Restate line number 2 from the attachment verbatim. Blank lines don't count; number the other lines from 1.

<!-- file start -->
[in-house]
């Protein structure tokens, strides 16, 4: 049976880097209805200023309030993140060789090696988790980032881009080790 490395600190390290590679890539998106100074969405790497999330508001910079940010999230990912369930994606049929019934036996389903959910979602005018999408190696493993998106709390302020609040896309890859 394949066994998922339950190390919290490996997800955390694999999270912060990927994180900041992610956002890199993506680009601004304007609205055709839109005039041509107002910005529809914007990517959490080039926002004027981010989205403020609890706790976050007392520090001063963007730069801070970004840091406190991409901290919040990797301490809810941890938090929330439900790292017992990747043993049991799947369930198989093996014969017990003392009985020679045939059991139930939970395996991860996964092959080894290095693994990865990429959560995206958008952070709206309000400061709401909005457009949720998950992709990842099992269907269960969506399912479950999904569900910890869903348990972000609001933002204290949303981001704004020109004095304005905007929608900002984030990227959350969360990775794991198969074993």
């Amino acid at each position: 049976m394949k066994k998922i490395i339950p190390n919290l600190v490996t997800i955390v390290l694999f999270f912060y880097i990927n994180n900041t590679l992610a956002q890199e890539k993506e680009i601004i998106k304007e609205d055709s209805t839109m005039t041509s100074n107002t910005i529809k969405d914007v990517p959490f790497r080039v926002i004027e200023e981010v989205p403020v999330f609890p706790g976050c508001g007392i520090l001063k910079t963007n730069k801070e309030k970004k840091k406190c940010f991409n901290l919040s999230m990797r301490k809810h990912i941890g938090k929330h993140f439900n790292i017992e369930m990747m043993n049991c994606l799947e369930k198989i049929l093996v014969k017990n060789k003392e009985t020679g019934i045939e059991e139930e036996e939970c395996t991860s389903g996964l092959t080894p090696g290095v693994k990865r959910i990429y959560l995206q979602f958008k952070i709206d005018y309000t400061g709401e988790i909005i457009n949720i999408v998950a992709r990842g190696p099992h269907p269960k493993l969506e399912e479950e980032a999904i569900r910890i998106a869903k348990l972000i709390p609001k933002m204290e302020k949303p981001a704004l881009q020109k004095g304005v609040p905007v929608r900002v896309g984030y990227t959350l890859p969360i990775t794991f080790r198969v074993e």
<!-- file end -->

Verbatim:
């Protein structure tokens, strides 16, 4: 049976880097209805200023309030993140060789090696988790980032881009080790 490395600190390290590679890539998106100074969405790497999330508001910079940010999230990912369930994606049929019934036996389903959910979602005018999408190696493993998106709390302020609040896309890859 394949066994998922339950190390919290490996997800955390694999999270912060990927994180900041992610956002890199993506680009601004304007609205055709839109005039041509107002910005529809914007990517959490080039926002004027981010989205403020609890706790976050007392520090001063963007730069801070970004840091406190991409901290919040990797301490809810941890938090929330439900790292017992990747043993049991799947369930198989093996014969017990003392009985020679045939059991139930939970395996991860996964092959080894290095693994990865990429959560995206958008952070709206309000400061709401909005457009949720998950992709990842099992269907269960969506399912479950999904569900910890869903348990972000609001933002204290949303981001704004020109004095304005905007929608900002984030990227959350969360990775794991198969074993």